Late deliveries and weak footfall as kids headed back to school have led to a soft start to the autumn season, splitting the high street over the best strategy to drive spend.
The start of September brought a surprise drop-off in trade after a strong August when, according to the British Retail Consortium, clothing and footwear sales jumped on the previous year. Last week, footfall fell 2.4% against the previous week and was flat on the same week last year, according to Experian, which counts shopper numbers.
One multiple womenswear retail chief said: “Last week was tougher than we anticipated. It started strong and then I am not sure what happened. It was partly weather-related and back to school-related. Some retailers have been slow to adopt autumn ranges.” The source continued: “Coming out of the market crash, when manufacturing production dropped back, we are getting product slippage. People are struggling to deliver.”
Tony Brown, chief executive of department store chain Beales, said: “September has started quite soft. There was a really big drop from last Wednesday [a week ago] onwards. New season is in, the temperature was not that different from a year ago. You can’t blame the weather.”
However, others said they were unconcerned by the dip in sales, and pointed out that August sales were inflated by back to school and promotional activity and had been skewed due to soft comparisons from 2009. In addition, womenswear sales actually fell on the previous year.
A very senior figure at Marks & Spencer added: “Trading was down on last year on Thursday and Friday [a week ago] - last year the weather was poorer and the schools went back in different phasing - but it seems to have recovered on Sunday so we are just regarding it as a blip. The product is right for autumn 10.”
Retailers added that in contrast to slow overall sales, those who had bought into key autumn looks in August had seen some items fly including Burberry-inspired aviator jackets, shearling items, the camel trend and ankle boots.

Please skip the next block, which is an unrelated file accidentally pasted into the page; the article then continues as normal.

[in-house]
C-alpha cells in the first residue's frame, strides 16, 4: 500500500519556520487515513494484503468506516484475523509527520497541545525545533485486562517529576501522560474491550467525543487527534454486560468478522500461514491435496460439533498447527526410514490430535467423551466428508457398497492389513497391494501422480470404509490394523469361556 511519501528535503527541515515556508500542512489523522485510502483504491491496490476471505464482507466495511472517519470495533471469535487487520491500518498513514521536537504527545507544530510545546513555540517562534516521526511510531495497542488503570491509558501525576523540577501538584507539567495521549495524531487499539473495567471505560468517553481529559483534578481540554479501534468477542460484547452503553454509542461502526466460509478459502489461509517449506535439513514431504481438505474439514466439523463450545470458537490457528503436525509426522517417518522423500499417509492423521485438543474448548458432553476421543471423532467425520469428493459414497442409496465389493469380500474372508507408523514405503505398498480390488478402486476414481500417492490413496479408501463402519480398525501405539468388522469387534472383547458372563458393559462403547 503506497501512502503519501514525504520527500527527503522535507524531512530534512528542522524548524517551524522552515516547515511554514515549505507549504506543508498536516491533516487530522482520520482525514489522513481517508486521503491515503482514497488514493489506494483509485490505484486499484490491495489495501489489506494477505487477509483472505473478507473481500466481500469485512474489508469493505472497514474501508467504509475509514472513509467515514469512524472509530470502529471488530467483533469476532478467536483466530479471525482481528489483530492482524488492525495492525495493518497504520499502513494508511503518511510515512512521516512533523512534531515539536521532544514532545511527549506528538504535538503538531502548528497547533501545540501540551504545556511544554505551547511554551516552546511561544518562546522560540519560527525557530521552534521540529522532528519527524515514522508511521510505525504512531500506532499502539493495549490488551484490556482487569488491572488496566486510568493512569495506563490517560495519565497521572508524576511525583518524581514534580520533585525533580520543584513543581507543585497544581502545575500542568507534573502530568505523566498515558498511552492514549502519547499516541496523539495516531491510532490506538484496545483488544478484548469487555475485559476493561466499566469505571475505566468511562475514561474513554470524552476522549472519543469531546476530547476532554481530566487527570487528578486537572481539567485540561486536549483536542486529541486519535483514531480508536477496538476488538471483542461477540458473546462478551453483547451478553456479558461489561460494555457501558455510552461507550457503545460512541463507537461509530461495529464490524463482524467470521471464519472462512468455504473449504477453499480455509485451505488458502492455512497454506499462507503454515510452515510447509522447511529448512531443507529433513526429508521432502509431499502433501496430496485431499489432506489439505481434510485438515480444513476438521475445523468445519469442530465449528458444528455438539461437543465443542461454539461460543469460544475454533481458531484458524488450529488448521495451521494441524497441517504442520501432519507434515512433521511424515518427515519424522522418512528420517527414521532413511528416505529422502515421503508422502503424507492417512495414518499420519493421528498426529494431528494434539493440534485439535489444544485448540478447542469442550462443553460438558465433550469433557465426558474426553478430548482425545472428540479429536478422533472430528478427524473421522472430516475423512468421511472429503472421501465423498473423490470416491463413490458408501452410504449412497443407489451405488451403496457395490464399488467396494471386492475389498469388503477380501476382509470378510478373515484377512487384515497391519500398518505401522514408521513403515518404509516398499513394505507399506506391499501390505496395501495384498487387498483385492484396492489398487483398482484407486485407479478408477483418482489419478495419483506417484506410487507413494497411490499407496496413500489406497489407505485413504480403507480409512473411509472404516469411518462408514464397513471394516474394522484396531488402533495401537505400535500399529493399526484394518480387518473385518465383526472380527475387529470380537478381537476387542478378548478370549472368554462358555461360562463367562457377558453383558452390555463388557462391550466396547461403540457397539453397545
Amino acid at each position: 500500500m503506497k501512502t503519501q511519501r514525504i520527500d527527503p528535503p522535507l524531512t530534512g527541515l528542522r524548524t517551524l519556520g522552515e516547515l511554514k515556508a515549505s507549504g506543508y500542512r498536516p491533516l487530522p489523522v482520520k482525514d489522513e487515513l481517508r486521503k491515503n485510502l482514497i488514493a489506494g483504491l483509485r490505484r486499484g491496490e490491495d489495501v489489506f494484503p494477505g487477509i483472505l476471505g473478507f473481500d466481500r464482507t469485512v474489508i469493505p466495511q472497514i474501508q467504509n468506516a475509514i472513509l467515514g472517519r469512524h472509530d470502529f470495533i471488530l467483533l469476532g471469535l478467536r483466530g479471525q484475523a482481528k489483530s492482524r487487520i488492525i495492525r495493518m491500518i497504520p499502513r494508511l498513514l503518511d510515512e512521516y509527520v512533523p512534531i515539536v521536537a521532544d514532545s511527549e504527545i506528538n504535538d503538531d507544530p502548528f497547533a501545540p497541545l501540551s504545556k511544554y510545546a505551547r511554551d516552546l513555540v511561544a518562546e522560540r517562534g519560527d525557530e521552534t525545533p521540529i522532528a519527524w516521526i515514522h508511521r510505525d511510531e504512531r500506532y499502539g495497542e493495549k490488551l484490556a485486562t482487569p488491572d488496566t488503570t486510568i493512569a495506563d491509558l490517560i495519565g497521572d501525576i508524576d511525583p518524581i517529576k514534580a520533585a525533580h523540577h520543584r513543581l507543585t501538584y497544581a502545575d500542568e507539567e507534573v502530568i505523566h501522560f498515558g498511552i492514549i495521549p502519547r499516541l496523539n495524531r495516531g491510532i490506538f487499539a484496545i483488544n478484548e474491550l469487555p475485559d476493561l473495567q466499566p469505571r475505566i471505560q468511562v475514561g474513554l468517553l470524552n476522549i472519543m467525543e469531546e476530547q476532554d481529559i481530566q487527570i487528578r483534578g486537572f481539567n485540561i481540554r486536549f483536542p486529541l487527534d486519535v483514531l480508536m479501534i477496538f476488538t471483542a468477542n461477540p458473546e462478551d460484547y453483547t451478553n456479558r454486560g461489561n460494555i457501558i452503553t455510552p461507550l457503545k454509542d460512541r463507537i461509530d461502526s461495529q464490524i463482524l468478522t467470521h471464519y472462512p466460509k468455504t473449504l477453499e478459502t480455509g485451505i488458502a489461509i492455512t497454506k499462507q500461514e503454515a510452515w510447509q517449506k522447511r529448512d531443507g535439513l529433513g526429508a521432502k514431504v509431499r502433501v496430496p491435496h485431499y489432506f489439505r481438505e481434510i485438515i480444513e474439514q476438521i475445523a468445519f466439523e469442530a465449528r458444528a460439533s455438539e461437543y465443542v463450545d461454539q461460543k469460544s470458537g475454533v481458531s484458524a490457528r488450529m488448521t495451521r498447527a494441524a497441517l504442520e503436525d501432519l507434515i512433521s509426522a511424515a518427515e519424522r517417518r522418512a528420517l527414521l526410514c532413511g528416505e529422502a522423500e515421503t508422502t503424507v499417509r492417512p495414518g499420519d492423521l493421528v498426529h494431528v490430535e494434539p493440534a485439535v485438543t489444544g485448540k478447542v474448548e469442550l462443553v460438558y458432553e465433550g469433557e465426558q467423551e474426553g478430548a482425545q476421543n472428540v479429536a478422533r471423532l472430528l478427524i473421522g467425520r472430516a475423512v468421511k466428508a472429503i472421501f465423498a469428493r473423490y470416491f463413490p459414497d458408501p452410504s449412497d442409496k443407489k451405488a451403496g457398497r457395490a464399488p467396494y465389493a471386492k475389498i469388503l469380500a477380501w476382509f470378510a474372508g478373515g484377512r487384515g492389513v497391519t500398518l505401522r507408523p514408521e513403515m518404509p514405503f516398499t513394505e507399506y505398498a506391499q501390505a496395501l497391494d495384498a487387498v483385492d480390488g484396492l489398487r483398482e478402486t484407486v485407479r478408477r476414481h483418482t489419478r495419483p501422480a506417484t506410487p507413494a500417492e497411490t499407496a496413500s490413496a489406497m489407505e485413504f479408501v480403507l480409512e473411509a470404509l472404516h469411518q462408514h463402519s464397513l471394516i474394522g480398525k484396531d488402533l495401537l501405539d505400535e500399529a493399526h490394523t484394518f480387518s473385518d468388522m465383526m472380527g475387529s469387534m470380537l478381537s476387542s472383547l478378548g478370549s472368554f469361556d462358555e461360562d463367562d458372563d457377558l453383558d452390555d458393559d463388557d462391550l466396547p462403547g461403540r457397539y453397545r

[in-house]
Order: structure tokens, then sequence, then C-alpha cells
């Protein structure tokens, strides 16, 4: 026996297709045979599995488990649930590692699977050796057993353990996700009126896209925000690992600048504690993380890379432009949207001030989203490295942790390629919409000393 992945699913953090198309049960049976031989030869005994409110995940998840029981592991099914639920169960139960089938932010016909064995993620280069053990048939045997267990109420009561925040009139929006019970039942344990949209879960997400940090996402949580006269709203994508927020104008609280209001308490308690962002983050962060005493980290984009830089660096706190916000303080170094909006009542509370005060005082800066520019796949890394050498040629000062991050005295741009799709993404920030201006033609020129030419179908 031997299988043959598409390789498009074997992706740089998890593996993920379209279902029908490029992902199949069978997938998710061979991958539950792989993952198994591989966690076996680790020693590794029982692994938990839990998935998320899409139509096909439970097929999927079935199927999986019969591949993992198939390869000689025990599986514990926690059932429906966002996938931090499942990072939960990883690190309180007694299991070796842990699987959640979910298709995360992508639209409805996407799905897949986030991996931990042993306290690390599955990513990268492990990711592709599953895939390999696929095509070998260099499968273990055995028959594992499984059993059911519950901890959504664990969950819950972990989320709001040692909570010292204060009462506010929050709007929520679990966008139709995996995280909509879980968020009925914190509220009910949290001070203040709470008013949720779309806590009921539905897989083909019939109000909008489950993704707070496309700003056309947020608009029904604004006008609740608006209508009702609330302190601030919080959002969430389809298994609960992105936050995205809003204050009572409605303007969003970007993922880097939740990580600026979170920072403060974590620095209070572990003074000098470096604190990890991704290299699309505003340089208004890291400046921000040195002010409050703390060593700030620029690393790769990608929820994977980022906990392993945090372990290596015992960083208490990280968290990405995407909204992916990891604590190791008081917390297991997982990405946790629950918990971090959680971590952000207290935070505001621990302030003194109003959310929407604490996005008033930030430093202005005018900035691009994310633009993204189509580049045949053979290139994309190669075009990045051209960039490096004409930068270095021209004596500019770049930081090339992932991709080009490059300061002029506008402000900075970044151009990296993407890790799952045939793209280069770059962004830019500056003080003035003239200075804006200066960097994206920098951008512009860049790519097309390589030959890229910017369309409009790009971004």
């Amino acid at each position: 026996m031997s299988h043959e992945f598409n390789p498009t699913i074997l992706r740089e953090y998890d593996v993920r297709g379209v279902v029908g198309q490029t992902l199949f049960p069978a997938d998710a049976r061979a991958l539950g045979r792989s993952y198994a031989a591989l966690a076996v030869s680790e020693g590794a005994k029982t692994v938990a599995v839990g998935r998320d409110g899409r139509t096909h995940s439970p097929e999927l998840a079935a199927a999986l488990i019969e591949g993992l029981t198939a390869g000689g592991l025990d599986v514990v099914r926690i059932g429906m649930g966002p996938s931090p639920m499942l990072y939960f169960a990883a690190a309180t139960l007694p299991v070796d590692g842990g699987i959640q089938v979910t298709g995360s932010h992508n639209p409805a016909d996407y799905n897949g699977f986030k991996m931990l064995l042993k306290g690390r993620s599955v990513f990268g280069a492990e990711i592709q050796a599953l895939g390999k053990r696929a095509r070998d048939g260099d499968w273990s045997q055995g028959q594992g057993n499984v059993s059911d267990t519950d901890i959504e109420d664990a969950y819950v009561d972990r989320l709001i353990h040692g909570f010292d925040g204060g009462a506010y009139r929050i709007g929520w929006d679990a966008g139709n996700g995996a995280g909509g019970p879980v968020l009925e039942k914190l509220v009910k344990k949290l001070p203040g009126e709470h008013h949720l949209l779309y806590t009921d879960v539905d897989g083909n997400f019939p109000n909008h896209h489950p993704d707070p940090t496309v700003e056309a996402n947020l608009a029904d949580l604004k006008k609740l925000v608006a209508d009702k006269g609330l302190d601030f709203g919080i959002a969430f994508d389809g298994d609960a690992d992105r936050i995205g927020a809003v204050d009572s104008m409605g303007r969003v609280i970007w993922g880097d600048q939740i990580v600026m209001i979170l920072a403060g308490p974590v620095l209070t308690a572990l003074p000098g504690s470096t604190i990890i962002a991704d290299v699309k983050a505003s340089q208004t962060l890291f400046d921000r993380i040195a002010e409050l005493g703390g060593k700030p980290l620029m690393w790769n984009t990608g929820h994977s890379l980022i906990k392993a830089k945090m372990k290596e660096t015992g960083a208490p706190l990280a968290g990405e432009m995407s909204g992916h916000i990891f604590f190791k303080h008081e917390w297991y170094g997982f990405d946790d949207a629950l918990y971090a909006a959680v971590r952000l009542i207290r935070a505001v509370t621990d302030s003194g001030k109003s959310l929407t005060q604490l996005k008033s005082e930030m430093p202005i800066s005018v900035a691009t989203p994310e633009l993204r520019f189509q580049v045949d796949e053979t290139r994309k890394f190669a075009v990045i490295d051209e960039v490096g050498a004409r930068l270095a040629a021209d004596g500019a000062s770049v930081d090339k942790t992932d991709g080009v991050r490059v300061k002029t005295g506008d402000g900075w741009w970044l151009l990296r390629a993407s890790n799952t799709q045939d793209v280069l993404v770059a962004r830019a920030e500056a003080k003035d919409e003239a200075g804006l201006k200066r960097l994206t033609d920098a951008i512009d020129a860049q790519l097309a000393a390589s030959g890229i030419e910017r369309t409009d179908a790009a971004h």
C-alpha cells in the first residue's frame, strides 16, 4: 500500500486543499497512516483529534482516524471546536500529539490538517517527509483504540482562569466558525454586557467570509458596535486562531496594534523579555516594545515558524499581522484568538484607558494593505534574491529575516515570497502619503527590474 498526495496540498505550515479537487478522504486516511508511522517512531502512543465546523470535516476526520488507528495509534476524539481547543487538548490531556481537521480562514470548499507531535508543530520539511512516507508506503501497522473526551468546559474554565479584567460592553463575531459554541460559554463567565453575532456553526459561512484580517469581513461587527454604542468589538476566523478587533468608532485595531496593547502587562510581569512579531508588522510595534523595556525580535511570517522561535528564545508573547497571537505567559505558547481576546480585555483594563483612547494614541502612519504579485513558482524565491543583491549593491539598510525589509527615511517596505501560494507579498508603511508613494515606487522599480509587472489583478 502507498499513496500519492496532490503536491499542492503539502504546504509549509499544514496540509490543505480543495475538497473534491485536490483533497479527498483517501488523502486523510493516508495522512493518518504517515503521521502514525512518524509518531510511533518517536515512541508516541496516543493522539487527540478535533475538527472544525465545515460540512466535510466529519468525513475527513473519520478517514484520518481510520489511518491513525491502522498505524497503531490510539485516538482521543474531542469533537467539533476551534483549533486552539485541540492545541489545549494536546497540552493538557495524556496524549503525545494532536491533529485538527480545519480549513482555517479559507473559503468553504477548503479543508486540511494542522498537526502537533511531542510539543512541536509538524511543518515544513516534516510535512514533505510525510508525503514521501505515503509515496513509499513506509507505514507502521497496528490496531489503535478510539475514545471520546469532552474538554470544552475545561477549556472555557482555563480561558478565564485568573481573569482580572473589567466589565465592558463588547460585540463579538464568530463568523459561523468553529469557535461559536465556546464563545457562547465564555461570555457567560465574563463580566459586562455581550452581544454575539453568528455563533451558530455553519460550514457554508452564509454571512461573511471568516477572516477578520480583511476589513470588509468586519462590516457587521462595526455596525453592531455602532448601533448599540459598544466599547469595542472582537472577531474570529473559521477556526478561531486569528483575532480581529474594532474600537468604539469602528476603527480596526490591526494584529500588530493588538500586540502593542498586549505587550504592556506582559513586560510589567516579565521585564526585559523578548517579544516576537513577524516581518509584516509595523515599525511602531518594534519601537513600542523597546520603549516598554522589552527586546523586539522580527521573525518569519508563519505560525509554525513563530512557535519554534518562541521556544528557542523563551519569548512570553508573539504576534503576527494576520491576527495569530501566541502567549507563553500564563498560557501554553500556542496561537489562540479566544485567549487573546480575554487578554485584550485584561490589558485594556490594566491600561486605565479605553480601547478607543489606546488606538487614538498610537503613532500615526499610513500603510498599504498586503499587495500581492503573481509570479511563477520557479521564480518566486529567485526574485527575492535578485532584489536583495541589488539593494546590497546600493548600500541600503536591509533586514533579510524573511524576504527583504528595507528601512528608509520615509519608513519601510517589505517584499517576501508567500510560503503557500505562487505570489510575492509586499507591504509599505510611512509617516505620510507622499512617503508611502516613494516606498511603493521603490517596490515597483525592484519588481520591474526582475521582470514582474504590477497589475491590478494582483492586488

Fast-fashion chain New Look’s design director Barbara Horspool said everyone was “waiting for autumn to kick in” but that she was confident in terms of trends. She said: “The demand for black lace-up ankle boots has been huge. It looks like it’s going to be a fantastic fashion season. We are waiting to see how much consumer confidence builds.”
Nicky Dulieu, chief executive of womenswear chain Hobbs, said she had bought into more transitional stock and that sales of camel coats and animal-print pieces had been strong.
Tim Bettley, managing director of value chain Peacocks, said: “Ankle boots and fine, embellished knitwear are selling really well.”
Meanwhile, Debenhams sent shockwaves through the sector this week by launching a four-day Sale Spectacular on new season stock. However, it is understood the Sale comprises the same level of promotional activity as it ran last year.
The Sale, which runs until tomorrow, offers 25% off all lines including its Designers At range and concessions including Oasis, Dorothy Perkins, Eastex, Planet, Wallis, Levi’s, Lee and Dune. Last September Debenhams put its discount efforts into categories offering money-off deals on coats and boots.
One Debenhams concessionaire said it was doubtful many retailers would follow its lead at this point in the season: “There isn’t the appetite for people to match it but if it’s highly successful, they may do.”
Another source added: “They [Debenhams] are trying to attract footfall. If it [discounting] is happening this early in the season then there is a lot more to come. Their customer will expect it. It is a dangerous move.”
However, Brown added: “If trade continues in the same vein as last week, people will think about more [promotional activity]. We have all got stock that we need to turn into cash.”